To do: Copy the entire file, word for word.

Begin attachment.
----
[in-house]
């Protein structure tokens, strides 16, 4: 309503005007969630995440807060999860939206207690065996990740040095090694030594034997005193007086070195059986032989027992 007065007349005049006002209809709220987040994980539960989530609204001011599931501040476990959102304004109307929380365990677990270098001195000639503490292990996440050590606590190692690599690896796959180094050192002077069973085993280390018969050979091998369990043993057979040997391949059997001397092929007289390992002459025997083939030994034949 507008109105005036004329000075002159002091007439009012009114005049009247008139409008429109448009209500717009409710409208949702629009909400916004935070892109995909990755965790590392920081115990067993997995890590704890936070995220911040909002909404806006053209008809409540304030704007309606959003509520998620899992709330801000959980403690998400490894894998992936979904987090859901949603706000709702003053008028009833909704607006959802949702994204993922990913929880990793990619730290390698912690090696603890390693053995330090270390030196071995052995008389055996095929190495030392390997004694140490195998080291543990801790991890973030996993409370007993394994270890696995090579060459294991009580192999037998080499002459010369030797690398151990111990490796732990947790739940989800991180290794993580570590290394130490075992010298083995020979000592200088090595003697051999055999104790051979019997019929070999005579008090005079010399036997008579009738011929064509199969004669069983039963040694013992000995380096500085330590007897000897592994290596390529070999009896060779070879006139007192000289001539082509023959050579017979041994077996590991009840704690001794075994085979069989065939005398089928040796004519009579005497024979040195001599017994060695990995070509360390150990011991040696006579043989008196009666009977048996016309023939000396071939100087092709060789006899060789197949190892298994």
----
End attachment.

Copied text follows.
[in-house]
């Protein structure tokens, strides 16, 4: 309503005007969630995440807060999860939206207690065996990740040095090694030594034997005193007086070195059986032989027992 007065007349005049006002209809709220987040994980539960989530609204001011599931501040476990959102304004109307929380365990677990270098001195000639503490292990996440050590606590190692690599690896796959180094050192002077069973085993280390018969050979091998369990043993057979040997391949059997001397092929007289390992002459025997083939030994034949 507008109105005036004329000075002159002091007439009012009114005049009247008139409008429109448009209500717009409710409208949702629009909400916004935070892109995909990755965790590392920081115990067993997995890590704890936070995220911040909002909404806006053209008809409540304030704007309606959003509520998620899992709330801000959980403690998400490894894998992936979904987090859901949603706000709702003053008028009833909704607006959802949702994204993922990913929880990793990619730290390698912690090696603890390693053995330090270390030196071995052995008389055996095929190495030392390997004694140490195998080291543990801790991890973030996993409370007993394994270890696995090579060459294991009580192999037998080499002459010369030797690398151990111990490796732990947790739940989800991180290794993580570590290394130490075992010298083995020979000592200088090595003697051999055999104790051979019997019929070999005579008090005079010399036997008579009738011929064509199969004669069983039963040694013992000995380096500085330590007897000897592994290596390529070999009896060779070879006139007192000289001539082509023959050579017979041994077996590991009840704690001794075994085979069989065939005398089928040796004519009579005497024979040195001599017994060695990995070509360390150990011991040696006579043989008196009666009977048996016309023939000396071939100087092709060789006899060789197949190892298994």